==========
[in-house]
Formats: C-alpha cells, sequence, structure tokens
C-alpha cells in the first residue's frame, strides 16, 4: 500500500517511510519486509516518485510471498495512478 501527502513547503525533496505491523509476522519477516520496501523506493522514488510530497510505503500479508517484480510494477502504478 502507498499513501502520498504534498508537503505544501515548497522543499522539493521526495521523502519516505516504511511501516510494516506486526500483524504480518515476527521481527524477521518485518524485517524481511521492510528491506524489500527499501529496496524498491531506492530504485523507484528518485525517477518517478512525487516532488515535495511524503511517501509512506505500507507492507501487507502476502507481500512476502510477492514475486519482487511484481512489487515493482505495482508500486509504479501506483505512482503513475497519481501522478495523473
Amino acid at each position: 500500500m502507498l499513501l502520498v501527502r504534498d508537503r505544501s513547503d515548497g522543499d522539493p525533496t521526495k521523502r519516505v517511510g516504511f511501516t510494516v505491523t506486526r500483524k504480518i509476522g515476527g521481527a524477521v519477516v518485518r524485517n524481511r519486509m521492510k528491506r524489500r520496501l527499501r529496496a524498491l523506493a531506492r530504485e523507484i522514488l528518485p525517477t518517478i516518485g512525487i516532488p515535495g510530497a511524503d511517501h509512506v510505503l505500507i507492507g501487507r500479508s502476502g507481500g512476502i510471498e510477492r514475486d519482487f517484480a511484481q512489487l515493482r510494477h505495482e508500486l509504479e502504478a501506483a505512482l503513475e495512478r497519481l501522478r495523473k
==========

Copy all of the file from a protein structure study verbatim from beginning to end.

[in-house]
Formats: C-alpha cells, sequence, structure tokens
C-alpha cells in the first residue's frame, strides 16, 4: 500500500517511510519486509516518485510471498495512478 501527502513547503525533496505491523509476522519477516520496501523506493522514488510530497510505503500479508517484480510494477502504478 502507498499513501502520498504534498508537503505544501515548497522543499522539493521526495521523502519516505516504511511501516510494516506486526500483524504480518515476527521481527524477521518485518524485517524481511521492510528491506524489500527499501529496496524498491531506492530504485523507484528518485525517477518517478512525487516532488515535495511524503511517501509512506505500507507492507501487507502476502507481500512476502510477492514475486519482487511484481512489487515493482505495482508500486509504479501506483505512482503513475497519481501522478495523473
Amino acid at each position: 500500500m502507498l499513501l502520498v501527502r504534498d508537503r505544501s513547503d515548497g522543499d522539493p525533496t521526495k521523502r519516505v517511510g516504511f511501516t510494516v505491523t506486526r500483524k504480518i509476522g515476527g521481527a524477521v519477516v518485518r524485517n524481511r519486509m521492510k528491506r524489500r520496501l527499501r529496496a524498491l523506493a531506492r530504485e523507484i522514488l528518485p525517477t518517478i516518485g512525487i516532488p515535495g510530497a511524503d511517501h509512506v510505503l505500507i507492507g501487507r500479508s502476502g507481500g512476502i510471498e510477492r514475486d519482487f517484480a511484481q512489487l515493482r510494477h505495482e508500486l509504479e502504478a501506483a505512482l503513475e495512478r497519481l501522478r495523473k